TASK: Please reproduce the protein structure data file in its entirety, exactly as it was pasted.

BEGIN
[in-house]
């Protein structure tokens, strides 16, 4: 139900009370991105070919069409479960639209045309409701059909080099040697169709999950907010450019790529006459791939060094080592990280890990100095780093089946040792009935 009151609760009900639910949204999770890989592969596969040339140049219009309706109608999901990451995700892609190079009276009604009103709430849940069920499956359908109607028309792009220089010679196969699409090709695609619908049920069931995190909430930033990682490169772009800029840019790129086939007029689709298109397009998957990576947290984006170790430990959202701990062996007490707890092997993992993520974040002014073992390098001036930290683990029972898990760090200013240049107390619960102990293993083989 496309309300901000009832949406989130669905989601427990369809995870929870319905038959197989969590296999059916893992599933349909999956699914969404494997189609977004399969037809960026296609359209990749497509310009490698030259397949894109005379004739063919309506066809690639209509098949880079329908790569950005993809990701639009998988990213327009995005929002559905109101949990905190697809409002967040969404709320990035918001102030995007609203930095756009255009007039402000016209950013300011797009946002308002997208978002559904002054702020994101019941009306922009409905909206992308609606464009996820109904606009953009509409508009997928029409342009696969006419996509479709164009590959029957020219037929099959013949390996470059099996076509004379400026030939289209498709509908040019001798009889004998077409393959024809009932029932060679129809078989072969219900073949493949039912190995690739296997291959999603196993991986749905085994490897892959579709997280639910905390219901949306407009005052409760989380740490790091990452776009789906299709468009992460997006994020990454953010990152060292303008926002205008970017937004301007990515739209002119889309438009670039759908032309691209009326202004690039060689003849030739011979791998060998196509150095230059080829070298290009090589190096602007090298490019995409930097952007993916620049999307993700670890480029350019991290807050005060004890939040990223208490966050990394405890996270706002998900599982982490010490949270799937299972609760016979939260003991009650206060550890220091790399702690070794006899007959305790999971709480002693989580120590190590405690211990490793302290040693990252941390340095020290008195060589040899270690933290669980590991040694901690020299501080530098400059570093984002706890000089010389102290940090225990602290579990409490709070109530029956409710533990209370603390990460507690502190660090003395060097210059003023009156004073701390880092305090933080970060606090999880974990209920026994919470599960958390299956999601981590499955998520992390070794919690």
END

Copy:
[in-house]
């Protein structure tokens, strides 16, 4: 139900009370991105070919069409479960639209045309409701059909080099040697169709999950907010450019790529006459791939060094080592990280890990100095780093089946040792009935 009151609760009900639910949204999770890989592969596969040339140049219009309706109608999901990451995700892609190079009276009604009103709430849940069920499956359908109607028309792009220089010679196969699409090709695609619908049920069931995190909430930033990682490169772009800029840019790129086939007029689709298109397009998957990576947290984006170790430990959202701990062996007490707890092997993992993520974040002014073992390098001036930290683990029972898990760090200013240049107390619960102990293993083989 496309309300901000009832949406989130669905989601427990369809995870929870319905038959197989969590296999059916893992599933349909999956699914969404494997189609977004399969037809960026296609359209990749497509310009490698030259397949894109005379004739063919309506066809690639209509098949880079329908790569950005993809990701639009998988990213327009995005929002559905109101949990905190697809409002967040969404709320990035918001102030995007609203930095756009255009007039402000016209950013300011797009946002308002997208978002559904002054702020994101019941009306922009409905909206992308609606464009996820109904606009953009509409508009997928029409342009696969006419996509479709164009590959029957020219037929099959013949390996470059099996076509004379400026030939289209498709509908040019001798009889004998077409393959024809009932029932060679129809078989072969219900073949493949039912190995690739296997291959999603196993991986749905085994490897892959579709997280639910905390219901949306407009005052409760989380740490790091990452776009789906299709468009992460997006994020990454953010990152060292303008926002205008970017937004301007990515739209002119889309438009670039759908032309691209009326202004690039060689003849030739011979791998060998196509150095230059080829070298290009090589190096602007090298490019995409930097952007993916620049999307993700670890480029350019991290807050005060004890939040990223208490966050990394405890996270706002998900599982982490010490949270799937299972609760016979939260003991009650206060550890220091790399702690070794006899007959305790999971709480002693989580120590190590405690211990490793302290040693990252941390340095020290008195060589040899270690933290669980590991040694901690020299501080530098400059570093984002706890000089010389102290940090225990602290579990409490709070109530029956409710533990209370603390990460507690502190660090003395060097210059003023009156004073701390880092305090933080970060606090999880974990209920026994919470599960958390299956999601981590499955998520992390070794919690």